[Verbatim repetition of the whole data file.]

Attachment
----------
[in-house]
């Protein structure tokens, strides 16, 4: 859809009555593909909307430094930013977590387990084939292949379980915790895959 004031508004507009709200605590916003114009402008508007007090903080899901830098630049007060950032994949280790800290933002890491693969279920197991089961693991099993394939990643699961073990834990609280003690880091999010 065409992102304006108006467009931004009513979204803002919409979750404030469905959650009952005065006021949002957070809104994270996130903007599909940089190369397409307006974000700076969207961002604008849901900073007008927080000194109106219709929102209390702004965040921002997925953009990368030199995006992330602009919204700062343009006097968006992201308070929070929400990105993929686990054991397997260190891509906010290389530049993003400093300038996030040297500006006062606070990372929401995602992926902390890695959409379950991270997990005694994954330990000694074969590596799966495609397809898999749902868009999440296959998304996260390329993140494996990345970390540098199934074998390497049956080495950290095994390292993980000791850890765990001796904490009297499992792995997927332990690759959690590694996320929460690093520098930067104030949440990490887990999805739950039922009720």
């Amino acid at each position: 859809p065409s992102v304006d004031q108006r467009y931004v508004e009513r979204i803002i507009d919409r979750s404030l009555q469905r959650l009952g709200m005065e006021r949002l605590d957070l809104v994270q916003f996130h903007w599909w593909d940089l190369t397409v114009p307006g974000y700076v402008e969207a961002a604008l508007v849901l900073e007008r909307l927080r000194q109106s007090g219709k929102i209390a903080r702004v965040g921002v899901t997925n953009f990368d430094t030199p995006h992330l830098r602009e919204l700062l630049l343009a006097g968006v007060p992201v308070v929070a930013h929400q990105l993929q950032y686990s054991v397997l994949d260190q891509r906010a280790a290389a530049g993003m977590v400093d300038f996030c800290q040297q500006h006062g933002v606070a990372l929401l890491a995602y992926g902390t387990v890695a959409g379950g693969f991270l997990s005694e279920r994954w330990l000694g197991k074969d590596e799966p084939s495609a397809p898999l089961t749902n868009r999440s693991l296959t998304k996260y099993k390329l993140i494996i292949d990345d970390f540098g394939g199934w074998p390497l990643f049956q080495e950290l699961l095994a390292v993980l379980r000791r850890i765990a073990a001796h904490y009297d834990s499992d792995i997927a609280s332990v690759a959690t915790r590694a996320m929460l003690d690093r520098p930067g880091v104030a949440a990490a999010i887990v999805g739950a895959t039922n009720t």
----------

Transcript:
[in-house]
């Protein structure tokens, strides 16, 4: 859809009555593909909307430094930013977590387990084939292949379980915790895959 004031508004507009709200605590916003114009402008508007007090903080899901830098630049007060950032994949280790800290933002890491693969279920197991089961693991099993394939990643699961073990834990609280003690880091999010 065409992102304006108006467009931004009513979204803002919409979750404030469905959650009952005065006021949002957070809104994270996130903007599909940089190369397409307006974000700076969207961002604008849901900073007008927080000194109106219709929102209390702004965040921002997925953009990368030199995006992330602009919204700062343009006097968006992201308070929070929400990105993929686990054991397997260190891509906010290389530049993003400093300038996030040297500006006062606070990372929401995602992926902390890695959409379950991270997990005694994954330990000694074969590596799966495609397809898999749902868009999440296959998304996260390329993140494996990345970390540098199934074998390497049956080495950290095994390292993980000791850890765990001796904490009297499992792995997927332990690759959690590694996320929460690093520098930067104030949440990490887990999805739950039922009720």
């Amino acid at each position: 859809p065409s992102v304006d004031q108006r467009y931004v508004e009513r979204i803002i507009d919409r979750s404030l009555q469905r959650l009952g709200m005065e006021r949002l605590d957070l809104v994270q916003f996130h903007w599909w593909d940089l190369t397409v114009p307006g974000y700076v402008e969207a961002a604008l508007v849901l900073e007008r909307l927080r000194q109106s007090g219709k929102i209390a903080r702004v965040g921002v899901t997925n953009f990368d430094t030199p995006h992330l830098r602009e919204l700062l630049l343009a006097g968006v007060p992201v308070v929070a930013h929400q990105l993929q950032y686990s054991v397997l994949d260190q891509r906010a280790a290389a530049g993003m977590v400093d300038f996030c800290q040297q500006h006062g933002v606070a990372l929401l890491a995602y992926g902390t387990v890695a959409g379950g693969f991270l997990s005694e279920r994954w330990l000694g197991k074969d590596e799966p084939s495609a397809p898999l089961t749902n868009r999440s693991l296959t998304k996260y099993k390329l993140i494996i292949d990345d970390f540098g394939g199934w074998p390497l990643f049956q080495e950290l699961l095994a390292v993980l379980r000791r850890i765990a073990a001796h904490y009297d834990s499992d792995i997927a609280s332990v690759a959690t915790r590694a996320m929460l003690d690093r520098p930067g880091v104030a949440a990490a999010i887990v999805g739950a895959t039922n009720t």